(Nairobi) – The Somali government made limited progress in 2014 in protecting civilians from abusive armed forces in the country’s long conflict, Human Rights Watch said today in its World Report 2015. Displaced populations were most vulnerable to sexual violence and forced evictions, while the armed Islamist group Al-Shabaab targeted civilians for attack.
“The Somali government missed key opportunities in 2014 to enact reforms that would curtail rights violations,” said Leslie Lefkow, deputy Africa director at Human Rights Watch. “Civilians again bore the brunt of the government’s failure to rein in abusive forces and make justice a priority.”
In the 656-page world report, its 25th edition, Human Rights Watch reviews human rights practices in more than 90 countries. In his introductory essay, Executive Director Kenneth Roth urges governments to recognize that human rights offer an effective moral guide in turbulent times, and that violating rights can spark or aggravate serious security challenges. The short-term gains of undermining core values of freedom and non-discrimination are rarely worth the long-term price.
In Somalia, proposed judicial reforms and other government plans to improve accountability for the security forces were hampered by political infighting and reshuffles in senior posts, tensions over federalism, and ongoing insecurity in government-controlled areas.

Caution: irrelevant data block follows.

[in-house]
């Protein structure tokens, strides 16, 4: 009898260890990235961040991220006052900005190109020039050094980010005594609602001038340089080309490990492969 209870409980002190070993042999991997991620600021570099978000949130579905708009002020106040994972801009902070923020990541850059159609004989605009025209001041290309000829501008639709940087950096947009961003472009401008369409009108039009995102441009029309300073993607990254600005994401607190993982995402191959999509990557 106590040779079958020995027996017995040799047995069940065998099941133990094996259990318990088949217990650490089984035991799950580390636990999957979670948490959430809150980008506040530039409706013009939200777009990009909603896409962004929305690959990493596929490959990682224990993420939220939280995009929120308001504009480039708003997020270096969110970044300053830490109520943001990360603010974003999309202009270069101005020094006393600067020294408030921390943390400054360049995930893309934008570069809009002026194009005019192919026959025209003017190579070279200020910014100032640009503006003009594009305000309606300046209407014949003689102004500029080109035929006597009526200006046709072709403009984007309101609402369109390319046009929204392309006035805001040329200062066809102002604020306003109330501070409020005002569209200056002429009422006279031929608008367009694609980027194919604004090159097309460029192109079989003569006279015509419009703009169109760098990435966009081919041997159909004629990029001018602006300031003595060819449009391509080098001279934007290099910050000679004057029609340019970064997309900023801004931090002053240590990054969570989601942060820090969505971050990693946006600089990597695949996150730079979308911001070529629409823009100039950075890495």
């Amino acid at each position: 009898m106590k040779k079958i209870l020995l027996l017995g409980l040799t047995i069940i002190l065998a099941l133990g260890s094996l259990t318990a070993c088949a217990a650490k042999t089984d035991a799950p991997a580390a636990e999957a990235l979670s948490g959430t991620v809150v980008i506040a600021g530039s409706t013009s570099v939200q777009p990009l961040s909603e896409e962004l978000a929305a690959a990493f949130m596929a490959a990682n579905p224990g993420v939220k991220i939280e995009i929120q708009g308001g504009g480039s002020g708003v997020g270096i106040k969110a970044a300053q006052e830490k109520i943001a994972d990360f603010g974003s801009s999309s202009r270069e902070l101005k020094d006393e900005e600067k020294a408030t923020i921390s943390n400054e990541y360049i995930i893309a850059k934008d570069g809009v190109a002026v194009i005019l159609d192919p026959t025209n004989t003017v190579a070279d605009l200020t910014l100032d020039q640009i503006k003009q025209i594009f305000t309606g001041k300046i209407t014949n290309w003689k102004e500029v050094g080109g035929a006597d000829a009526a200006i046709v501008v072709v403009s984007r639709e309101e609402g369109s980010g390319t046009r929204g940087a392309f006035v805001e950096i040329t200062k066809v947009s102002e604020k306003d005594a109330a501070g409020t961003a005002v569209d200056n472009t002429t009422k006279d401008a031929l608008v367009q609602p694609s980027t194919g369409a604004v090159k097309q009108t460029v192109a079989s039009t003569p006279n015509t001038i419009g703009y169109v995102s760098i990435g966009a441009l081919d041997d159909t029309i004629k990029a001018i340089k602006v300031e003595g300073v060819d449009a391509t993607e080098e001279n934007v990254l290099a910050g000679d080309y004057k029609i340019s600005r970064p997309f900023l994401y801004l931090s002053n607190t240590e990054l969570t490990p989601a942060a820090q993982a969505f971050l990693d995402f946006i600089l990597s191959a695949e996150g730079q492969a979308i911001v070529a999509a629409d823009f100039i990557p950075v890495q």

The government failed to protect hundreds of thousands of displaced people living in dire conditions around the capital, Mogadishu, who are at risk of forced evictions and other serious abuses. While the government endorsed a comprehensive plan to tackle the alarming levels of sexual violence across the country, implementation was slow and there was no basic protection for those most vulnerable to abuse.
The government prosecuted suspected Al-Shabaab members and supporters, as well as Somali military personnel, in military courts, though military court proceedings do not meet international fair trial standards. The court frequently imposes the death penalty, and at least 15 people were executed in 2014.
Fighting, insecurity, and threats to civilians remained rife throughout south-central Somalia, including in areas nominally under government control, Human Rights Watch said. Al-Shabaab attacked civilians and civilian infrastructure and carried out numerous targeted killings and executions. Government efforts to establish federal states, backed by the international community, fuelled deadly and destructive inter-clan fighting. Government forces became involved in the fighting in Lower Shabelle.
Some members of the African Union Mission in Somalia (AMISOM) sexually abused and exploited internally displaced women and girls in their bases in Mogadishu. Both the African Union and the troop-contributing countries Uganda and Burundi began investigations into these allegations.
“The Somali government has yet to demonstrate it is capable of providing basic protection and assistance to communities under its control,” Lefkow said. “The government and its international partners need to scale up efforts to address the widespread human rights violations across Somalia.”